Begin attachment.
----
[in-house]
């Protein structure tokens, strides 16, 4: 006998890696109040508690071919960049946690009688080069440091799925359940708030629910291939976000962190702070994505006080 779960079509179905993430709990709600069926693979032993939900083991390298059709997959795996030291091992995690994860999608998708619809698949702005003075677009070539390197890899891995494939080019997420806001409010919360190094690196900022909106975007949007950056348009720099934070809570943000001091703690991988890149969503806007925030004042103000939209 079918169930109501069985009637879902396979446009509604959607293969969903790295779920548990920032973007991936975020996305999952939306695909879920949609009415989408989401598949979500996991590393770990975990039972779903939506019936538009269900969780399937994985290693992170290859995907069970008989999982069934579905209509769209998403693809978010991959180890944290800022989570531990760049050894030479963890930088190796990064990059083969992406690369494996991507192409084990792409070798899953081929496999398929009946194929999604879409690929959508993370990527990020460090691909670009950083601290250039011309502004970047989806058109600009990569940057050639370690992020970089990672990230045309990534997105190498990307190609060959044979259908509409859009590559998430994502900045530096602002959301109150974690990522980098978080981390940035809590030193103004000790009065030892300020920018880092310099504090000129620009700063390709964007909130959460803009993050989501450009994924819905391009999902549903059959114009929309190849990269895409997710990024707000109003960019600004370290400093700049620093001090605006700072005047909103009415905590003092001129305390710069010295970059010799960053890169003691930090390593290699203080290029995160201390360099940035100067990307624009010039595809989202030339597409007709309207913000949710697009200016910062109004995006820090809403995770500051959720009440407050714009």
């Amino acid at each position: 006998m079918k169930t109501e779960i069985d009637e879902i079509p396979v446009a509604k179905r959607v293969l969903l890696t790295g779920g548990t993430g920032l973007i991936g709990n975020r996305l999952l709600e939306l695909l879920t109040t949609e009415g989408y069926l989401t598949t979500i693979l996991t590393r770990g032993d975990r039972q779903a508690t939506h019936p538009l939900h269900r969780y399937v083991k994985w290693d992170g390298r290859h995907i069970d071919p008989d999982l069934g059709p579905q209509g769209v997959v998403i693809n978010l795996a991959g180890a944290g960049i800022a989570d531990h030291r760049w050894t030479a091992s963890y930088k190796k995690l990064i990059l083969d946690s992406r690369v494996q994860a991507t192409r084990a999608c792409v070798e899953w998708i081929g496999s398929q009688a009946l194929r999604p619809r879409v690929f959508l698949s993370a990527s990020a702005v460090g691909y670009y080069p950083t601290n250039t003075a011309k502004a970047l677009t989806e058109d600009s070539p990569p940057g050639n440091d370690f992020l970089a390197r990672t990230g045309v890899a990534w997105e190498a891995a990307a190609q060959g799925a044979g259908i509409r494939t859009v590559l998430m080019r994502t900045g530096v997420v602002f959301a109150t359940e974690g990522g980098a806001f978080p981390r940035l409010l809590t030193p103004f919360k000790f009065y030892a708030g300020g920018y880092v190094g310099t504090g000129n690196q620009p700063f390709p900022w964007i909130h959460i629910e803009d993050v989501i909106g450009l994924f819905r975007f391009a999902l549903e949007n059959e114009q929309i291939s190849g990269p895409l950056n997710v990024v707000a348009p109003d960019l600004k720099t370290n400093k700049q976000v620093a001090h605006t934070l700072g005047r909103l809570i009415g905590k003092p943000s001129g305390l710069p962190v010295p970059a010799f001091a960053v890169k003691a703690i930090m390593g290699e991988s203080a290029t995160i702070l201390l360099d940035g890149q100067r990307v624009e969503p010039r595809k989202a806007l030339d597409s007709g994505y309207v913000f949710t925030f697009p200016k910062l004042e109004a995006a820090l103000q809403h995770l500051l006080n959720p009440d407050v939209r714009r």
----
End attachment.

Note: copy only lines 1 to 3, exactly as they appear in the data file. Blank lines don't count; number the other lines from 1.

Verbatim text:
[in-house]
């Protein structure tokens, strides 16, 4: 006998890696109040508690071919960049946690009688080069440091799925359940708030629910291939976000962190702070994505006080 779960079509179905993430709990709600069926693979032993939900083991390298059709997959795996030291091992995690994860999608998708619809698949702005003075677009070539390197890899891995494939080019997420806001409010919360190094690196900022909106975007949007950056348009720099934070809570943000001091703690991988890149969503806007925030004042103000939209 079918169930109501069985009637879902396979446009509604959607293969969903790295779920548990920032973007991936975020996305999952939306695909879920949609009415989408989401598949979500996991590393770990975990039972779903939506019936538009269900969780399937994985290693992170290859995907069970008989999982069934579905209509769209998403693809978010991959180890944290800022989570531990760049050894030479963890930088190796990064990059083969992406690369494996991507192409084990792409070798899953081929496999398929009946194929999604879409690929959508993370990527990020460090691909670009950083601290250039011309502004970047989806058109600009990569940057050639370690992020970089990672990230045309990534997105190498990307190609060959044979259908509409859009590559998430994502900045530096602002959301109150974690990522980098978080981390940035809590030193103004000790009065030892300020920018880092310099504090000129620009700063390709964007909130959460803009993050989501450009994924819905391009999902549903059959114009929309190849990269895409997710990024707000109003960019600004370290400093700049620093001090605006700072005047909103009415905590003092001129305390710069010295970059010799960053890169003691930090390593290699203080290029995160201390360099940035100067990307624009010039595809989202030339597409007709309207913000949710697009200016910062109004995006820090809403995770500051959720009440407050714009």
């Amino acid at each position: 006998m079918k169930t109501e779960i069985d009637e879902i079509p396979v446009a509604k179905r959607v293969l969903l890696t790295g779920g548990t993430g920032l973007i991936g709990n975020r996305l999952l709600e939306l695909l879920t109040t949609e009415g989408y069926l989401t598949t979500i693979l996991t590393r770990g032993d975990r039972q779903a508690t939506h019936p538009l939900h269900r969780y399937v083991k994985w290693d992170g390298r290859h995907i069970d071919p008989d999982l069934g059709p579905q209509g769209v997959v998403i693809n978010l795996a991959g180890a944290g960049i800022a989570d531990h030291r760049w050894t030479a091992s963890y930088k190796k995690l990064i990059l083969d946690s992406r690369v494996q994860a991507t192409r084990a999608c792409v070798e899953w998708i081929g496999s398929q009688a009946l194929r999604p619809r879409v690929f959508l698949s993370a990527s990020a702005v460090g691909y670009y080069p950083t601290n250039t003075a011309k502004a970047l677009t989806e058109d600009s070539p990569p940057g050639n440091d370690f992020l970089a390197r990672t990230g045309v890899a990534w997105e190498a891995a990307a190609q060959g799925a044979g259908i509409r494939t859009v590559l998430m080019r994502t900045g530096v997420v602002f959301a109150t359940e974690g990522g980098a806001f978080p981390r940035l409010l809590t030193p103004f919360k000790f009065y030892a708030g300020g920018y880092v190094g310099t504090g000129n690196q620009p700063f390709p900022w964007i909130h959460i629910e803009d993050v989501i909106g450009l994924f819905r975007f391009a999902l549903e949007n059959e114009q929309i291939s190849g990269p895409l950056n997710v990024v707000a348009p109003d960019l600004k720099t370290n400093k700049q976000v620093a001090h605006t934070l700072g005047r909103l809570i009415g905590k003092p943000s001129g305390l710069p962190v010295p970059a010799f001091a960053v890169k003691a703690i930090m390593g290699e991988s203080a290029t995160i702070l201390l360099d940035g890149q100067r990307v624009e969503p010039r595809k989202a806007l030339d597409s007709g994505y309207v913000f949710t925030f697009p200016k910062l004042e109004a995006a820090l103000q809403h995770l500051l006080n959720p009440d407050v939209r714009r």